Welcome back to GGPLOT and Grammar of Graphics in Python part 2. If you missed part 1, you can find it here. Today we’re gonna play around with python’s ggplot and see what it can do. This time I managed to get some more interesting data. Looking at data.gov there’s a csv file charting the deats from 1999-2015 in all 50 U.S. states and various causes of death.

The first part of our code (involves grabbing the data)

#!/usr/bin/python3
import requests
import pandas as pd
import os

re = requests.get("https://data.cdc.gov/api/views/bi63-dtpu/rows.csv") #the csv file is returned by following that link. Copying the url into a web browser will return the same file
tfile = open('tempfile','wb')
tfile.write(re.content) # saves the content as a file
tfile.close()

data = pd.read_csv('tempfile') # pandas reads the csv file into a dataframe object using one of it's standard functions.
os.remove('tempfile') #if you want to look at the csv file directly, comment out this line.

data.columns will show you the columns we have to work with (listed here as ‘Year’, ‘113 Cause Name’, ‘Cause Name’, ‘State’, ‘Deaths’,’Age-adjusted Death Rate’). This is a lot of potential variables to graph. If we only want to look at a couple at a time, we will need to group things together. Using pandas’ groupby function.

grouped_data = data.groupby(['Cause Name','Year']) #Creates a groupby object centered around the two colums listed
total_deaths = grouped_data.sum() # Returns a dataframe where the deats (and death rate) have been added together for all rows where the cause name and year are the same (We're ignoring state for the moment).

total_deaths.reset_index(level=0,inplace=True) #The 'Year' and 'Cause Name' are merged into an index and are not treated as a regular column. This will get in the way of graphing, so these two lines turn the index back into regulaer columns
total_deaths.reset_index(level=0,inplace=True)

All right! Let’s graph the stuff!

from ggplot import *

p = ggplot(aes(x='Year',y='Deaths',color='Cause Name'), data=total_deaths)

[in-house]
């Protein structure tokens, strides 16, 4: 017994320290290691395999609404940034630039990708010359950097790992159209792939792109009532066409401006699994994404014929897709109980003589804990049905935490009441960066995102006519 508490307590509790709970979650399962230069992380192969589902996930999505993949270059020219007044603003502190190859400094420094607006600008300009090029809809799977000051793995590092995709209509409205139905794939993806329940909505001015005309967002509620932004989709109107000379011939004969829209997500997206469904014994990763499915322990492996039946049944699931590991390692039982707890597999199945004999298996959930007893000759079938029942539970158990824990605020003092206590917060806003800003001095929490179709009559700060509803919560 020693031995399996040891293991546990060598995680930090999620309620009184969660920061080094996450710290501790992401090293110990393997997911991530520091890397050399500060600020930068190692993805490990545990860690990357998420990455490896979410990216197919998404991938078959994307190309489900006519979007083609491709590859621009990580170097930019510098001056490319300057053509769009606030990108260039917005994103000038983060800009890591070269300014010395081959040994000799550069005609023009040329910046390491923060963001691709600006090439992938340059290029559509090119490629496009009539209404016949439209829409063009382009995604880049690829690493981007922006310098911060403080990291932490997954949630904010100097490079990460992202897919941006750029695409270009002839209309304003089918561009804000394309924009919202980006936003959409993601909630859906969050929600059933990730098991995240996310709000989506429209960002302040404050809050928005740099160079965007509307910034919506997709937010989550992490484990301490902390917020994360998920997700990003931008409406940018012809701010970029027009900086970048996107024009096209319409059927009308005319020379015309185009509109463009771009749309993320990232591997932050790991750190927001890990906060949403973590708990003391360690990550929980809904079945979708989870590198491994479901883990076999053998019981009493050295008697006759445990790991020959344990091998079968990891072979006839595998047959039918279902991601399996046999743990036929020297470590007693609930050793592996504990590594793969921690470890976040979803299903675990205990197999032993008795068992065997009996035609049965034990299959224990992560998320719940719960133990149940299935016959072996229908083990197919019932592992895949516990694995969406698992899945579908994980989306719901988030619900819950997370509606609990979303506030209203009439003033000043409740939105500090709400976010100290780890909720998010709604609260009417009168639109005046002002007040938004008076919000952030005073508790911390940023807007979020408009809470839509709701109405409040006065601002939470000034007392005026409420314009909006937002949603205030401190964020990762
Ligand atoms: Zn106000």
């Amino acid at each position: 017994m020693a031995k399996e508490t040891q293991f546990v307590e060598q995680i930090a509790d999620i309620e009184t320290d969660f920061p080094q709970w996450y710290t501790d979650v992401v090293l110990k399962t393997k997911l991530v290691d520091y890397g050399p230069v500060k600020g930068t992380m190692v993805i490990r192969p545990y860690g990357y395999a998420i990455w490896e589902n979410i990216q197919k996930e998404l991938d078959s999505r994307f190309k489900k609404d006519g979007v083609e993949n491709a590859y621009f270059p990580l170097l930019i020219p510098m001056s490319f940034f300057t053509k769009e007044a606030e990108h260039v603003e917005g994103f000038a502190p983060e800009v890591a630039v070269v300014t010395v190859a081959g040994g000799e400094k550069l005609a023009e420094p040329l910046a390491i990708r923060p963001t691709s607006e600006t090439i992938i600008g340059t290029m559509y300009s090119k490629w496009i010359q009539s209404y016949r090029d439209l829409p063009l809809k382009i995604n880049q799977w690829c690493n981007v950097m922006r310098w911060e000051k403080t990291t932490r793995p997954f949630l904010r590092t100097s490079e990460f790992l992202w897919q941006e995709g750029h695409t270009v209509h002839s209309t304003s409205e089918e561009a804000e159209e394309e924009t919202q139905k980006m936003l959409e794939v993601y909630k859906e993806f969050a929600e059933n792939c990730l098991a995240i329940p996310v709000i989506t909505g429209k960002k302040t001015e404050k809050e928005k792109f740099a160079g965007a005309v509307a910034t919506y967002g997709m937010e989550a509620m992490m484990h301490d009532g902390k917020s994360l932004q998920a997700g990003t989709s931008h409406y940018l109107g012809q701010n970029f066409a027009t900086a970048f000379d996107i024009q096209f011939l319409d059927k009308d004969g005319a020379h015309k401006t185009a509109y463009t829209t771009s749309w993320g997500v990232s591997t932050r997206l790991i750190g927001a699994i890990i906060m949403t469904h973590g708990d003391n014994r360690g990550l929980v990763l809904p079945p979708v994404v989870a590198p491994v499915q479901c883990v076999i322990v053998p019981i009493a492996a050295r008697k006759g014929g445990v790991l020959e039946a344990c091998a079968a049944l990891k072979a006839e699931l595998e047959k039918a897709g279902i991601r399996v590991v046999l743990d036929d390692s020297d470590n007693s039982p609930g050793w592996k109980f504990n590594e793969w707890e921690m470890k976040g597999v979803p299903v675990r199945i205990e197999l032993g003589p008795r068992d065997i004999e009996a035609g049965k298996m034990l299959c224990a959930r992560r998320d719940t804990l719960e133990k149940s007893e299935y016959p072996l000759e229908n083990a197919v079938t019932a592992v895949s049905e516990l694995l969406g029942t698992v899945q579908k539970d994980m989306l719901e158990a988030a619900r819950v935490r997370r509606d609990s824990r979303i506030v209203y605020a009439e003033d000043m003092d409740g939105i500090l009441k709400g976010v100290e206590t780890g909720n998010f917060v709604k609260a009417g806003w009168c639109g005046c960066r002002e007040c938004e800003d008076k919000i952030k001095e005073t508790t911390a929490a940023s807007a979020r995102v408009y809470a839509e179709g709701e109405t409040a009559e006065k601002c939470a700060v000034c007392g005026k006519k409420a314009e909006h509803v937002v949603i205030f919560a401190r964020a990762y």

p + geom_point()
p.show()

We have a graph! It generates a nice scatter plot with the number of deaths per year. Each color reflects a different cause. (You will notice that some colors are repeated, ggplot only has a finite number of default colors. You can address this here[1]. Now, we can easily join the points with lines by typing

p + geom_point() + geom_line()

But man, it’s automatically scaling based on the largest values, which in this case is “All causes.” There are two other distinct trails but I can’t quite tell which causes they are (i suspect one is cancer). Also notice that the legend is screwed up by adding the lines. I don’t know why. But re-creating p allows you to remove the lines.

There are a few ways we might be able to address this, one is by playing with the scale (possibly logarithmic), another is by filtering the data so “All Causes” does not appear, finally is using the facet_wrap function described in the docs[2] to split the graph by cause. We’ll start with the first.

p + geom_point + scale_y_log(base=10)

Adding that code likely generated this error for you:

Traceback (most recent call last):
File "<stdin>", line 1, in <module>
File "/usr/local/lib/python3.5/dist-packages/ggplot/scales/scale_log.py", line 25, in __radd__
gg = deepcopy(gg)
File "/usr/lib/python3.5/copy.py", line 182, in deepcopy
y = _reconstruct(x, rv, 1, memo)
File "/usr/lib/python3.5/copy.py", line 297, in _reconstruct
state = deepcopy(state, memo)
File "/usr/lib/python3.5/copy.py", line 155, in deepcopy
y = copier(x, memo)
File "/usr/lib/python3.5/copy.py", line 243, in _deepcopy_dict
y[deepcopy(key, memo)] = deepcopy(value, memo)
File "/usr/lib/python3.5/copy.py", line 182, in deepcopy
y = _reconstruct(x, rv, 1, memo)
File "/usr/lib/python3.5/copy.py", line 297, in _reconstruct
state = deepcopy(state, memo)